Wednesday, January 1, 2014

Bring On the Disabled Dolls!

The coveted Samantha Doll of my youth. 

I’m a self-confessed American Girl Doll lover. These dolls - and the American Girl books that came with them - were a large part of my childhood. I’d wait for the new catalog to arrive from the then-independently owned Pleasant Company and circle everything I’d ask Santa for. I was in love with Samantha - the Victorian brunette with big brown eyes and a penchant for shaking up socio-economic norms of the time. I scrimped and saved and wished for a doll - a doll that was like me, a doll that I could identify with. By the time I could afford one after socking away quarters from weeding gardens and doing chores, my interest had waned, but the American Girl brand and name has continued on.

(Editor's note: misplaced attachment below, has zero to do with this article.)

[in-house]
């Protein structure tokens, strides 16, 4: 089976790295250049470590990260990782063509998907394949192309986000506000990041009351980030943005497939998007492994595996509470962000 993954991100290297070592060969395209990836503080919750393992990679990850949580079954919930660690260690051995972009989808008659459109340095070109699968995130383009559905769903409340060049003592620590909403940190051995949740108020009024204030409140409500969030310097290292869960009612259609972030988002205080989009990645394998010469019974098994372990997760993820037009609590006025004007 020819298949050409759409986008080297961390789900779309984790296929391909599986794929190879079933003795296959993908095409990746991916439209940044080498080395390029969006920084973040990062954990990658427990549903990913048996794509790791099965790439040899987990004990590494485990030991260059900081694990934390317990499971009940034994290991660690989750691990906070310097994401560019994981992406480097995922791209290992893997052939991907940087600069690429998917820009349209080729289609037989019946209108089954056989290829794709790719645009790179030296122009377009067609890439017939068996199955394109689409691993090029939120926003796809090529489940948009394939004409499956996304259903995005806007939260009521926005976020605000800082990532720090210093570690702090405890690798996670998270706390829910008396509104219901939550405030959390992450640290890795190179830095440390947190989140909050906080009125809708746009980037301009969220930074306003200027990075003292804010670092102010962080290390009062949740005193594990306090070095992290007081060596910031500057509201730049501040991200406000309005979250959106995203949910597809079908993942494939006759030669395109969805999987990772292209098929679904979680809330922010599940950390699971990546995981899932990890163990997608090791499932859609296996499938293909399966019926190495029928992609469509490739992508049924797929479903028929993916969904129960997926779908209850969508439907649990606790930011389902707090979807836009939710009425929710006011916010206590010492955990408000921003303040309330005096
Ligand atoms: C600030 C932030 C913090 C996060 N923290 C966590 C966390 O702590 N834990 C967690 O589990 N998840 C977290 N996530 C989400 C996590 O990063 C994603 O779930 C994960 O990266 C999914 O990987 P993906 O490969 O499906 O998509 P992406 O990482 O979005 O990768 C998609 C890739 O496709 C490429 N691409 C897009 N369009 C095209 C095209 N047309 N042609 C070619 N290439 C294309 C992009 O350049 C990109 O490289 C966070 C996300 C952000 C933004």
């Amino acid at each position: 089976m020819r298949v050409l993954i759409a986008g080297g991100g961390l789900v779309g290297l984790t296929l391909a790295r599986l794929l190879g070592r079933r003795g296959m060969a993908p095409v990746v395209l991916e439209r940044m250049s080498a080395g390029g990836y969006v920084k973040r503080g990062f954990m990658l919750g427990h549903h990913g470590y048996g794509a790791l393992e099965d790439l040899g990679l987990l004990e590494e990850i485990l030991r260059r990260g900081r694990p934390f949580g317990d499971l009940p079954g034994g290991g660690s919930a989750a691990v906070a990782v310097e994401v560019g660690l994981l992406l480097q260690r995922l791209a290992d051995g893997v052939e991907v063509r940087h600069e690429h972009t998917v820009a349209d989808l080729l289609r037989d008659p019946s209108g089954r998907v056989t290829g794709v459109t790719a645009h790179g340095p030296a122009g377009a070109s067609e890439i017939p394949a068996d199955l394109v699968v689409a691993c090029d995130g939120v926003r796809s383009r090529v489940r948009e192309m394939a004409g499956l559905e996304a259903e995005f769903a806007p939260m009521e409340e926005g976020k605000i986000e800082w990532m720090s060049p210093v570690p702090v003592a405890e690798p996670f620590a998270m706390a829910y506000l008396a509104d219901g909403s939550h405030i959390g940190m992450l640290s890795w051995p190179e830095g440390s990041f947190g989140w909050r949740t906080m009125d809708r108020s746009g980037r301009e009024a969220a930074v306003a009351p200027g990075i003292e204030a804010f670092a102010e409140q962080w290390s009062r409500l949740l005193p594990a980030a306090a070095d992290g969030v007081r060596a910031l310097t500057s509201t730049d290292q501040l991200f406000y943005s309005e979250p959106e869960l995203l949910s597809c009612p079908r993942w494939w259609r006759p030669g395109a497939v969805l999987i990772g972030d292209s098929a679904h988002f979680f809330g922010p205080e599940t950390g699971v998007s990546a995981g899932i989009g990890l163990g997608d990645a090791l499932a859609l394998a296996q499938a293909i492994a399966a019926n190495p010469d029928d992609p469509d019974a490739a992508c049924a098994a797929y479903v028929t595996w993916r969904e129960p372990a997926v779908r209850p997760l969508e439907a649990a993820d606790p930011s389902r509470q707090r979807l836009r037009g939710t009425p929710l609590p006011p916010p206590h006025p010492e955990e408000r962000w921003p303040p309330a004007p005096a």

Now owned by Mattel, the American Girl franchise has moved on - some say they’ve cheapened their image, others are of no mind, keeping their eye on the joy they bring little girls. But there’s a limited selection to choose from - even the modern American Girl Dolls are leaning toward the blonde, pretty and able-bodied, active archetype that Mattel pushes.

One little girl is sick of the same old same old. 10-year-old Melissa Shang, from Paoli, Pennsylvania wants to see a disabled doll grace the pages of her American Girl Magazine. Shang, who lives in a suburb of my hometown Philadelphia, has Charcot-Marie-Tooth syndrome, a neurological disorder and form of muscular dystrophy. Melissa struggles with muscle weakness and numbness and does a stellar job of making it through each day despite her disability. 

Melissa Shang poses with her American Girl Doll.
And like all of us who were touched by the magic of these dolls, Melissa wants to see a doll that looks like her and shares a story like her. In her petition on, Melissa says “"For once, I don't want to be invisible or a side character that the main American Girl has to help: I want other girls to know what it's like to be me, through a disabled American Girl's story,"